Now That You Have Survived The Facebook “Mini Apocalypse”, Are You Ready For A Real One?
Francesco Abbruzzino, The Uncensored Report, LLC
Where were you when Facebook and Instagram went down for six hours? For many Internet addicts, the trauma of the “mini apocalypse” that Facebook and Instagram experienced on Monday will linger for quite some time to come. Millions of users suddenly cried out in terror when they tried to log into their accounts and the sites were seemingly gone. Before too long, the entire world was in an uproar and everyone wanted to know when Facebook and Instagram would finally be restored. Of course Twitter was still up, and so hordes of social media denizens quickly rushed over there to share what they were feeling…
A mini social media apocalypse unfolded Monday morning, and people were freaking out. With Facebook, Instagram and WhatsApp all hit by a massive global outage, everyone flooded Twitter to complain, commiserate and, of course, share memes.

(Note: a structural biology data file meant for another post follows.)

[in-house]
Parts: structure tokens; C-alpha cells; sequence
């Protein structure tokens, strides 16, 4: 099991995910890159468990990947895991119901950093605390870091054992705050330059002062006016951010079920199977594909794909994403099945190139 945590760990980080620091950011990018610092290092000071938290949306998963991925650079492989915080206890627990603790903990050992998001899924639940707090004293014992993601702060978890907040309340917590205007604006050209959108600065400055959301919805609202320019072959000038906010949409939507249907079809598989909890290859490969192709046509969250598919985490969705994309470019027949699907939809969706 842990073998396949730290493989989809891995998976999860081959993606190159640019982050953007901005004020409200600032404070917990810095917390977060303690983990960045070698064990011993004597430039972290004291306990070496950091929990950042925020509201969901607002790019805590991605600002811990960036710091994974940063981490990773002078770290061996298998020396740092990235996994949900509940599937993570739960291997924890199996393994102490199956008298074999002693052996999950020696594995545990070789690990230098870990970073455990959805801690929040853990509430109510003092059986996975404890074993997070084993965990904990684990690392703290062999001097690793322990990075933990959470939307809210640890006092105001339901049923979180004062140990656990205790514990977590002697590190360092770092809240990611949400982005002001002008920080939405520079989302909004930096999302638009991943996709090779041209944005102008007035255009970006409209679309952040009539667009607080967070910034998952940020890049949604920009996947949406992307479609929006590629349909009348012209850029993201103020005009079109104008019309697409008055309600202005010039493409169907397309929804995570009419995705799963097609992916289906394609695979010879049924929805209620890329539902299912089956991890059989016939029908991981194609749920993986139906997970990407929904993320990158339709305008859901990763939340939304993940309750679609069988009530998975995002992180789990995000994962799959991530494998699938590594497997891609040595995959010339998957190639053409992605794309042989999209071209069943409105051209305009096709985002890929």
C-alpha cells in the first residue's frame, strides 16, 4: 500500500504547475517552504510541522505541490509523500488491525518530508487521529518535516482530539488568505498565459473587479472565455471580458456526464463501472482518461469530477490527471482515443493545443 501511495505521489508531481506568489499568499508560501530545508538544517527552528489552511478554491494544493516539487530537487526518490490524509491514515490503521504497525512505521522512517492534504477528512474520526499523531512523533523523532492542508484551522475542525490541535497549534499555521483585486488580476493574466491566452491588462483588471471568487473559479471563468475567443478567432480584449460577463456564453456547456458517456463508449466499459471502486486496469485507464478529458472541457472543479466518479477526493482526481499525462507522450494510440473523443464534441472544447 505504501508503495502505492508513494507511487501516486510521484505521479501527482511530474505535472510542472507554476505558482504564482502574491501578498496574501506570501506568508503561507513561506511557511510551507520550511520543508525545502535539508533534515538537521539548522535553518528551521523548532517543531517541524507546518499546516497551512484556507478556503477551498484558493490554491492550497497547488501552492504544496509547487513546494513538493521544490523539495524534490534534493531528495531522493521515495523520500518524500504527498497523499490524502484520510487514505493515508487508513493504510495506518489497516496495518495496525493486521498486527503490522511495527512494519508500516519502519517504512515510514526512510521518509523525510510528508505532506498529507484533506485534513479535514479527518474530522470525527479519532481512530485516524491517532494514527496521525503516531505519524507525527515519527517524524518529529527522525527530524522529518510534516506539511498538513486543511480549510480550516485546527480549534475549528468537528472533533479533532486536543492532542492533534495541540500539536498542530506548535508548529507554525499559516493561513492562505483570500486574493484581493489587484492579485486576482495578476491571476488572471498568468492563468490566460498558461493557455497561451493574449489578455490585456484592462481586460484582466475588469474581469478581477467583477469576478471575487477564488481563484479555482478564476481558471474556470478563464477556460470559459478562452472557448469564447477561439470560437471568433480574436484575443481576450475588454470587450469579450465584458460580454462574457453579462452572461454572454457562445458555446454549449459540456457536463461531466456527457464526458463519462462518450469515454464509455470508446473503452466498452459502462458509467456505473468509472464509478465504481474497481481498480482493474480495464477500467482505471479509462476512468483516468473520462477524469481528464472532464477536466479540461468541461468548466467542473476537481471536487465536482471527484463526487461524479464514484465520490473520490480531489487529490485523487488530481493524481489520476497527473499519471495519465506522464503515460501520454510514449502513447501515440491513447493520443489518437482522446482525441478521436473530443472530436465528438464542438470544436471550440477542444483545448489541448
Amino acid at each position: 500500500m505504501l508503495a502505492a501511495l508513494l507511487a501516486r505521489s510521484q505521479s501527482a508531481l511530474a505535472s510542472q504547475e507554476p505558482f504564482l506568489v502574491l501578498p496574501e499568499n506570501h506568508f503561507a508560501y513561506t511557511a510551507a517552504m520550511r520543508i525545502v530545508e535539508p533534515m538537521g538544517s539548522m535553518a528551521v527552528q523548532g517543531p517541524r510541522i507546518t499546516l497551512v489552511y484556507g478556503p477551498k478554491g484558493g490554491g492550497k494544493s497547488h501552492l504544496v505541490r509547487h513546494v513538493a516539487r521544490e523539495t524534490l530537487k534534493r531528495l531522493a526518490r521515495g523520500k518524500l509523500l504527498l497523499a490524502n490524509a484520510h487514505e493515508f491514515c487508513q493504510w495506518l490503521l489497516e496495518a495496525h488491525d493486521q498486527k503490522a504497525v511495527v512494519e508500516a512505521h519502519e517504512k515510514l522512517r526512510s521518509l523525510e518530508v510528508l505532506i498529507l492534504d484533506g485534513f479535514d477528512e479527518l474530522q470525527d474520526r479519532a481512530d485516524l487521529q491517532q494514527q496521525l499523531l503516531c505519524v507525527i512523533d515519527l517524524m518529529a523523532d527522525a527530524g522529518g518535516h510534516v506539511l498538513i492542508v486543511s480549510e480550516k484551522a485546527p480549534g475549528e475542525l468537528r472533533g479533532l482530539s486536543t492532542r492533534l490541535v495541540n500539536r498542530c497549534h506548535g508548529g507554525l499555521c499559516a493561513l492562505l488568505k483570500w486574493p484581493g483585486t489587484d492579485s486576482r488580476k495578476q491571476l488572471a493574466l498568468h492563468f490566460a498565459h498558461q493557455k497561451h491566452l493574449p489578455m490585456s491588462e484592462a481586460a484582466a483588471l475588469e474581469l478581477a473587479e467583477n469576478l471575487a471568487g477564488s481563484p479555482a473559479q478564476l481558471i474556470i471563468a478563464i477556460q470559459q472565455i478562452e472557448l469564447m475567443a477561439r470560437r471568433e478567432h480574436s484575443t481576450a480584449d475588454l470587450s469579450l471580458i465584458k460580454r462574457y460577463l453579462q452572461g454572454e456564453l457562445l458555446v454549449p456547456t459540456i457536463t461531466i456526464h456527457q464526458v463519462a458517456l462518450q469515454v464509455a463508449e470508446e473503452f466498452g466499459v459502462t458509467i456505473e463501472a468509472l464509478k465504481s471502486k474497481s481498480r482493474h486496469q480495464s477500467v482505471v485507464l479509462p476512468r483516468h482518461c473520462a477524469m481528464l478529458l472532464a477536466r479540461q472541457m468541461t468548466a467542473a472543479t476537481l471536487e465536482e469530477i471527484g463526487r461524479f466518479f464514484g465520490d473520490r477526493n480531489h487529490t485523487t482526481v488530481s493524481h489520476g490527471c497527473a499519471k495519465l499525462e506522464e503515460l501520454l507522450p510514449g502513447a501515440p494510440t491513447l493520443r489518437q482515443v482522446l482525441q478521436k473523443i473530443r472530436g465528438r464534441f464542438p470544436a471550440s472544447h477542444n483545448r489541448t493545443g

Even officials from Facebook and Instagram were using Twitter to update everyone on the crisis, and a lot of people found that to be quite humorous.
The irony of Facebook, WhatsApp and Instagram having to post on Twitter that their server is down. Hilarious, isn't it? 😂#facebookdown #instagramdown #WhatsApp #Twitter #Instagram #Facebook #WhatsAppDown #serverdown
— Akash Munirathinam (@akash_rathinam) October 4, 2021
Initially we were told that it was a DNS issue, but it turns out that it actually went deeper than that…
The problem goes deeper than Facebook’s obvious DNS failures, though. Facebook-owned Instagram was also down, and its DNS services—which are hosted on Amazon rather than being internal to Facebook’s own network—were functional. Instagram and WhatsApp were reachable but showed HTTP 503 failures (no server is available for the request) instead, an indication that while DNS worked and the services’ load balancers were reachable, the application servers that should be feeding the load balancers were not.
A bit later, Cloudflare VP Dane Knecht reported that all BGP routes for Facebook had been pulled. (BGP—short for Border Gateway Protocol—is the system by which one network figures out the best route to a different network.)
— Naz Ülkü Aycan (@NazUlkuaycan) October 4, 2021
The longer Facebook and Instagram were down, the more people started to hyperventilate, but Mark Zuckerberg had his best people working to resolve the crisis.